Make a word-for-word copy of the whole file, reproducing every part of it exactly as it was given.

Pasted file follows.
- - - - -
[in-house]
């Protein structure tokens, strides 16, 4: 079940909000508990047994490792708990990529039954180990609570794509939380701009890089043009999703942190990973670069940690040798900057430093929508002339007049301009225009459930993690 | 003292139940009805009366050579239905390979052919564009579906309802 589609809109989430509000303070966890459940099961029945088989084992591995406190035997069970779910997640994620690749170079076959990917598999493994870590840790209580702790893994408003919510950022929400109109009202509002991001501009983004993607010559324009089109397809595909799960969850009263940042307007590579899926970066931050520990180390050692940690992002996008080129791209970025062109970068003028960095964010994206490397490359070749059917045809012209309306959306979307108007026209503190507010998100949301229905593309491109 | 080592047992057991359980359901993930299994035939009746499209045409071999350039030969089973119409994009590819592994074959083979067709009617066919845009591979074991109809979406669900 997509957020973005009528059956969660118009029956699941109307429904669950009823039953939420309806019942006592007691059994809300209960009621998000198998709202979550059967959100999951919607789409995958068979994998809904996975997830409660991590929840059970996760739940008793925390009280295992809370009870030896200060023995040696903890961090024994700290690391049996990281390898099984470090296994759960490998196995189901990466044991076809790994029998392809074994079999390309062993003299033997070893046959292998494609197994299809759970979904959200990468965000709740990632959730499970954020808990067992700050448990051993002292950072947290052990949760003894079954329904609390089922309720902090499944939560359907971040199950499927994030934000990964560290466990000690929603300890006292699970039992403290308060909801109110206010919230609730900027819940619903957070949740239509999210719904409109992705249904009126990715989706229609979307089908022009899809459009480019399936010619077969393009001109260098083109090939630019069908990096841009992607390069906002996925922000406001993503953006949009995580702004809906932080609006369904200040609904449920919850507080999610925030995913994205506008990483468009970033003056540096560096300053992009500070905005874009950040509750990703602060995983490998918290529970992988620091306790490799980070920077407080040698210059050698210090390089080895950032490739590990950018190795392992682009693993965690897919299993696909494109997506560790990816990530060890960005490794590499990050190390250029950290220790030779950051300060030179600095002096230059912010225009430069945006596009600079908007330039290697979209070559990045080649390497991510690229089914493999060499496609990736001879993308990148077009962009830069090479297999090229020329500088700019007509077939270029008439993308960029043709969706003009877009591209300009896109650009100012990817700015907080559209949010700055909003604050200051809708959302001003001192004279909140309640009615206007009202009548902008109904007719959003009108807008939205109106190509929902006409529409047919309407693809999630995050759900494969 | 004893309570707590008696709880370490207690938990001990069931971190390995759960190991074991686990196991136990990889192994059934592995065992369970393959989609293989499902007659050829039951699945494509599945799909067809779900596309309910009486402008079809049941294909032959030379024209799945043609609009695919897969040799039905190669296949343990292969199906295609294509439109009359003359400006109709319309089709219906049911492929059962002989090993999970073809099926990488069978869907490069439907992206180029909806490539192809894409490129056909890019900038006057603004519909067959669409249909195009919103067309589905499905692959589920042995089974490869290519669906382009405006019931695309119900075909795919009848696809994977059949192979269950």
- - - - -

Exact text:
[in-house]
């Protein structure tokens, strides 16, 4: 079940909000508990047994490792708990990529039954180990609570794509939380701009890089043009999703942190990973670069940690040798900057430093929508002339007049301009225009459930993690 | 003292139940009805009366050579239905390979052919564009579906309802 589609809109989430509000303070966890459940099961029945088989084992591995406190035997069970779910997640994620690749170079076959990917598999493994870590840790209580702790893994408003919510950022929400109109009202509002991001501009983004993607010559324009089109397809595909799960969850009263940042307007590579899926970066931050520990180390050692940690992002996008080129791209970025062109970068003028960095964010994206490397490359070749059917045809012209309306959306979307108007026209503190507010998100949301229905593309491109 | 080592047992057991359980359901993930299994035939009746499209045409071999350039030969089973119409994009590819592994074959083979067709009617066919845009591979074991109809979406669900 997509957020973005009528059956969660118009029956699941109307429904669950009823039953939420309806019942006592007691059994809300209960009621998000198998709202979550059967959100999951919607789409995958068979994998809904996975997830409660991590929840059970996760739940008793925390009280295992809370009870030896200060023995040696903890961090024994700290690391049996990281390898099984470090296994759960490998196995189901990466044991076809790994029998392809074994079999390309062993003299033997070893046959292998494609197994299809759970979904959200990468965000709740990632959730499970954020808990067992700050448990051993002292950072947290052990949760003894079954329904609390089922309720902090499944939560359907971040199950499927994030934000990964560290466990000690929603300890006292699970039992403290308060909801109110206010919230609730900027819940619903957070949740239509999210719904409109992705249904009126990715989706229609979307089908022009899809459009480019399936010619077969393009001109260098083109090939630019069908990096841009992607390069906002996925922000406001993503953006949009995580702004809906932080609006369904200040609904449920919850507080999610925030995913994205506008990483468009970033003056540096560096300053992009500070905005874009950040509750990703602060995983490998918290529970992988620091306790490799980070920077407080040698210059050698210090390089080895950032490739590990950018190795392992682009693993965690897919299993696909494109997506560790990816990530060890960005490794590499990050190390250029950290220790030779950051300060030179600095002096230059912010225009430069945006596009600079908007330039290697979209070559990045080649390497991510690229089914493999060499496609990736001879993308990148077009962009830069090479297999090229020329500088700019007509077939270029008439993308960029043709969706003009877009591209300009896109650009100012990817700015907080559209949010700055909003604050200051809708959302001003001192004279909140309640009615206007009202009548902008109904007719959003009108807008939205109106190509929902006409529409047919309407693809999630995050759900494969 | 004893309570707590008696709880370490207690938990001990069931971190390995759960190991074991686990196991136990990889192994059934592995065992369970393959989609293989499902007659050829039951699945494509599945799909067809779900596309309910009486402008079809049941294909032959030379024209799945043609609009695919897969040799039905190669296949343990292969199906295609294509439109009359003359400006109709319309089709219906049911492929059962002989090993999970073809099926990488069978869907490069439907992206180029909806490539192809894409490129056909890019900038006057603004519909067959669409249909195009919103067309589905499905692959589920042995089974490869290519669906382009405006019931695309119900075909795919009848696809994977059949192979269950």